Typically, there are two transformations occurring in any survival story. One, of course, stems from the physical struggle with the beautiful yet relentless Mother Nature and her elements, forcing the human body to constantly take on more than it can possibly bear. The other is the metaphysical, where the survivor’s experiences forever alter his or her perception and understanding of the world. Depending on the storyteller, both matter equally, or one more than the other. Recent Oscar-winning director Alejandro Gonzalez Iñárritu clearly favors the latter approach to The Revenant, a beautifully photographed film that’s in love with its theme but barely puts any weight behind it.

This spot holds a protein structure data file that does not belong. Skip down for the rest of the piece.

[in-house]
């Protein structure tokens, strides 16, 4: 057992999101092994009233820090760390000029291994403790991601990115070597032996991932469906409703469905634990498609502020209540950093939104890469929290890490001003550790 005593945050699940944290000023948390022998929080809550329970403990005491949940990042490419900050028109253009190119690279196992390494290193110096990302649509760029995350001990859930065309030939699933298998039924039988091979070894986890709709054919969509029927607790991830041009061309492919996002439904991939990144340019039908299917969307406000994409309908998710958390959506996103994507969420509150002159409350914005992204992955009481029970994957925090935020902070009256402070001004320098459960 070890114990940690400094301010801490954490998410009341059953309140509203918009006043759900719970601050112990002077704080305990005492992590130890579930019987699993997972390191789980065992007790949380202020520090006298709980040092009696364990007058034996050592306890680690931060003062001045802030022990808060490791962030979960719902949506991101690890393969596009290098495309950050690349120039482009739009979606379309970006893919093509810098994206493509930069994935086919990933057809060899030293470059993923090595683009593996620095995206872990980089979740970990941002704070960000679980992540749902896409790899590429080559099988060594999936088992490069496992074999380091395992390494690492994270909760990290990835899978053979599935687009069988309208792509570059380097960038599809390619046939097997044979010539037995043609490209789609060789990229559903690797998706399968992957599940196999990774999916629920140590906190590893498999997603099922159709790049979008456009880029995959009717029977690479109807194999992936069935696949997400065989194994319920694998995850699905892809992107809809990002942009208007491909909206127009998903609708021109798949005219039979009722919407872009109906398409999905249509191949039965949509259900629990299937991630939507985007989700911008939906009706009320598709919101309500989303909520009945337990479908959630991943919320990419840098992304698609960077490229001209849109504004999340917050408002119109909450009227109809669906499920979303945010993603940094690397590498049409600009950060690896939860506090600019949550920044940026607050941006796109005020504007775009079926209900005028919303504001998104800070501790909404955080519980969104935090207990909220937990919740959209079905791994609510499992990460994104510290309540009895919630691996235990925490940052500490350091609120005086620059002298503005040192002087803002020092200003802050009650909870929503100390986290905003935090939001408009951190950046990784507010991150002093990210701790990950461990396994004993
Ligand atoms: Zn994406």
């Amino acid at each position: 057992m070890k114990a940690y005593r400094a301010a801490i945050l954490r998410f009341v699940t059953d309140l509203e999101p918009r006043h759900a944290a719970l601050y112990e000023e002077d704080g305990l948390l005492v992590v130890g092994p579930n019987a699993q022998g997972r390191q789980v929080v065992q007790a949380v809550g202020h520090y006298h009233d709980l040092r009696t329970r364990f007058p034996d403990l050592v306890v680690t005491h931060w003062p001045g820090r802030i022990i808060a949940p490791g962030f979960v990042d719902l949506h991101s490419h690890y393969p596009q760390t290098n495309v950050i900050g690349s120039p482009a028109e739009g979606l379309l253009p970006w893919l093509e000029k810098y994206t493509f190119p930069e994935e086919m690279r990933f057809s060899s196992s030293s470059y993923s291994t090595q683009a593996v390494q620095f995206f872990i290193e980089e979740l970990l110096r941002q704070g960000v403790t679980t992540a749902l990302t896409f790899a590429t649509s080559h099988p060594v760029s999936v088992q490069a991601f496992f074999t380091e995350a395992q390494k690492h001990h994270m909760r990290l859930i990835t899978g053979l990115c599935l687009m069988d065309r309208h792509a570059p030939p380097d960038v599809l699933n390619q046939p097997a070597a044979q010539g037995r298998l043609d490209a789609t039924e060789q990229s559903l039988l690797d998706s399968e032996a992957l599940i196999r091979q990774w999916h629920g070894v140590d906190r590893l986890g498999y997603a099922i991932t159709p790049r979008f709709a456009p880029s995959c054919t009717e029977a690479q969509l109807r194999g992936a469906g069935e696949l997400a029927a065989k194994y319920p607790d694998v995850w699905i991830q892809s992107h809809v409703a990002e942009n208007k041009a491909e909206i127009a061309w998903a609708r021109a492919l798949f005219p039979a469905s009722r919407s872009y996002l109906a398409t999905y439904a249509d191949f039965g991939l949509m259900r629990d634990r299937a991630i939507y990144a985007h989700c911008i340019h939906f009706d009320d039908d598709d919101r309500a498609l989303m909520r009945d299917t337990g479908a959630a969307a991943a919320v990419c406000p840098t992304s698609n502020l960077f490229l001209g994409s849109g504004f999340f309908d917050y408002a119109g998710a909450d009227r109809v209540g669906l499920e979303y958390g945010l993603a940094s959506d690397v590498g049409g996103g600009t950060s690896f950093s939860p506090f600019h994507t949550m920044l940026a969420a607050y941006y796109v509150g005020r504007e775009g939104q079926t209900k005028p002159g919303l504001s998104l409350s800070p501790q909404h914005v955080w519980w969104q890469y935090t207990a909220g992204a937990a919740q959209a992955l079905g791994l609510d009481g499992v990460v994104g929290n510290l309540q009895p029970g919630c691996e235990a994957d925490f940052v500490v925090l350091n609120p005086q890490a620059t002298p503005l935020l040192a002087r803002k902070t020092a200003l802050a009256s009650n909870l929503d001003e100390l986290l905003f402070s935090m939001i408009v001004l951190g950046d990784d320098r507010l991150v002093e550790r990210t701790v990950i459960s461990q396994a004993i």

Very loosely based on true events, the film follows the experiences of frontiersman and fur trapper Hugh Glass (Leonardo DiCaprio). Part of an expedition led by Captain Andrew Henry (Domhnall Gleeson), Glass and his half-Pawnee son Hawk (Forrest Goodluck) are forced to retreat with the group when they come under attack by the Arikara, a Native American tribe. While scouting ahead, Glass stumbles across a grizzly bear, which mauls and leaves him unable to speak. The group tend to his wounds and attempt to move him on a makeshift stretcher, but it slows them down, compounding their situation since the Arikara are still tracking them. Henry asks for volunteers to stay with Glass until his death, and among them are Hawk, young Jim Bridger (Will Poulter), and the self-serving John Fitzgerald (Tom Hardy). In his impatience, Fitzgerald murders Hawk and convinces a reluctant Bridger to leave Glass for dead. Guided by sheer willpower and thirsty for revenge, Glass – despite his broken body – begins a miles-long trek after them across a dangerous and snowy wilderness.